Photo: Jesper Scheel, DTU Nanotech

Ultrasound images in a class of their own

Electrotechnology Medicine and medico technology
A generous grant from Innovation Fund Denmark has enabled the world’s leading researchers in the field of 3D ultrasound images to develop new, ultra-high resolution imaging.

Researchers at DTU have led the field for 20 years in developing the imaging technique used in ultrasound scanners, e.g. for scanning of pregnant women.

Now, a team of researchers at DTU is taking the technology a step further, enabling three-dimensional viewing of scanned images and at a much higher resolution than is currently available. Experiments on rats have already demonstrated that scans can be conducted with ten times better resolution than currently.

This is being developed in close collaboration with BK Medical, which has incorporated these research results into a number of scanners currently sold by the company.

Whereas capillary scans only used to show a blurred image of blood flow, the new resolution makes it possible to see the blood flow and direction of flow in the smallest blood vessels (capillaries), which are one-tenth the width of a human hair, or 10 microns across.

The fine resolution is achieved by means of tiny air bubbles used as a contrast agent during the scan.

Development of new probes and analyses
At DTU, the project is headed by Professor Jørgen Arendt Jensen, DTU Electrical Engineering. The researchers want to develop the technology for use with patients. A scan providing such high-resolution 3D images will be significant for the diagnosis and treatment of a number of diseases, including cancer and diabetes.

“However, we need a degree of further development and fine-tuning of the basic work done so far. First of all, we need to develop new methods of managing the very large amounts of data included in such high-resolution 3D scans. We also need to create algorithms to take account of body movements in connection with heartbeats and breathing. These must be counteracted to avoid blurring the scans,” Professor Jørgen Arendt Jensen explains.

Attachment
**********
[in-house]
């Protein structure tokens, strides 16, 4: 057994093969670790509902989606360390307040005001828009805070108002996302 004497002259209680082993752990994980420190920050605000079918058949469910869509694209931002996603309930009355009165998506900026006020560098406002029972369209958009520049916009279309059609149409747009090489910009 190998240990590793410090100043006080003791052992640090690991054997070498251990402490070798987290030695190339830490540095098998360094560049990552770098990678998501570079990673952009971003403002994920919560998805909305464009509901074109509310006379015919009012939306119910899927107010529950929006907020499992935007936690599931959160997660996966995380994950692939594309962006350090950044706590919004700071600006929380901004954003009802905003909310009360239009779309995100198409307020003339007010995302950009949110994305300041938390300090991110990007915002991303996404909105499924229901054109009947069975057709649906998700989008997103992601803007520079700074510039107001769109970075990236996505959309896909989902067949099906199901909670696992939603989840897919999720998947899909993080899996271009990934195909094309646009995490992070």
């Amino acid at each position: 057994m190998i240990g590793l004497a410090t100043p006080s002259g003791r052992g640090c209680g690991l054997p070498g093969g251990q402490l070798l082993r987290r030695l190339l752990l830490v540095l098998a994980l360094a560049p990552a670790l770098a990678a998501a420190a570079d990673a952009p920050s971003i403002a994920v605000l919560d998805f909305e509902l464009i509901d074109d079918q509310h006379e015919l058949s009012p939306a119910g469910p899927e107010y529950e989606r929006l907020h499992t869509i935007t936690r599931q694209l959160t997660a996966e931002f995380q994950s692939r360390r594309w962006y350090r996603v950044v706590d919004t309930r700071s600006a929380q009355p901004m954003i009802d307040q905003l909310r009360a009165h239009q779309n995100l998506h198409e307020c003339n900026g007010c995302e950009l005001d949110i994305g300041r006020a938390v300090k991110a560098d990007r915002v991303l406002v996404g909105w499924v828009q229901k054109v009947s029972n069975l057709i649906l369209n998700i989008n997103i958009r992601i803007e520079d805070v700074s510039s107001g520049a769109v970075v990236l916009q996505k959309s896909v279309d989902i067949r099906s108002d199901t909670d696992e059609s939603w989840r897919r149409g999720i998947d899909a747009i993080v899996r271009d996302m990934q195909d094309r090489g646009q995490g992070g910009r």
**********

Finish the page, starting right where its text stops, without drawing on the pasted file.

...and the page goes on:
The hand-held probes used by the doctor during the scan will also requirement development. The person responsible for developing the components of the ultrasound-emitting probe is Professor Erik Vilain Thomsen, DTU Nanotech.

“The probe sends and receives the sound waves that form the basis of the scanned image. This sets the bar very high in terms of probe design, as the probe has to receive a lot more signals in order to generate high-resolution 3D images. At the same time, our goal is to be able to scan 30 cm inside the body, whereas we are currently only able to scan to a depth of approximately 15 cm. This means we have to test and develop a new probe using nanotechnology and incorporating silicon instead of the conventional material, lead,” Erik Vilain Thomsen explains.

Coordinating many areas of expertise
One of the biggest challenges in developing the new ultrasound scanning technology lies in coordinating the various areas of expertise involved in its development.

“We’ve put together a team that has worked together successfully before, with access to world-class laboratory facilities. BK Medical knows how to build a scanner capable of handling the huge volumes of data required. My research team contributes knowledge of how to maximize 3D image optimization by analysing the data returned after sending sound waves into the body. And, finally, we have a research team of physicists using nanotechnology to develop a probe design capable of handling these advanced requirements,” Professor Jørgen Arendt Jensen explains.

The detailed images from future ultrasound scanners could have a major impact on health services. For example, it is hoped that they could replace MRI scans, which cost far more to run, and which many patients may find unpleasant and claustrophobic. The new ultrasound scanner will presumably also make it possible to see the effect of cancer treatment with chemotherapy, perhaps even after the first day. This will be done by measuring blood flow to the tumour, which will help determine whether the treatment is working, or whether the dose needs to be changed, for example.

Apart from DTU and BK Medical, Rigshospitalet, and the University of Copenhagen are also involved in the project, contributing to development and testing.

Photo: DTU

a) The components that emit ultrasound are prepared on slices of silicon using micro and nanotechnology.
Photo: Jesper Scheel, DTU Nanotech


 Photo: Thomas Lehmann Christiansen

b) The locators are tiny drums, less than a hair’s-breadth in diameter.
Photo: Jesper Scheel, DTU Nanotech


c) The ultrasound probe held by the doctor is produced collaboratively by DTU and BK Medical.
Photo: Jesper Scheel, DTU Nanotech



d) The research ultrasound scanner—dubbed SARUS—was built at DTU and can be used to produce 3D images.
Photo: Center for Fast Ultrasound Imaging, DTU Electrical Engineering.


Photo: BK Medical

e) BK Medical develops and markets ultrasound scanners. The purpose of the project is to develop a prototype scanner capable of handling the very large volumes of data that will be used for this new type of 3D imaging.
Photo: BK Medical.



f) Capillary blood flow in a rat’s kidney—scanned using the new technology.
Photo: Center for Fast Ultrasound Imaging, DTU Electrical Engineering.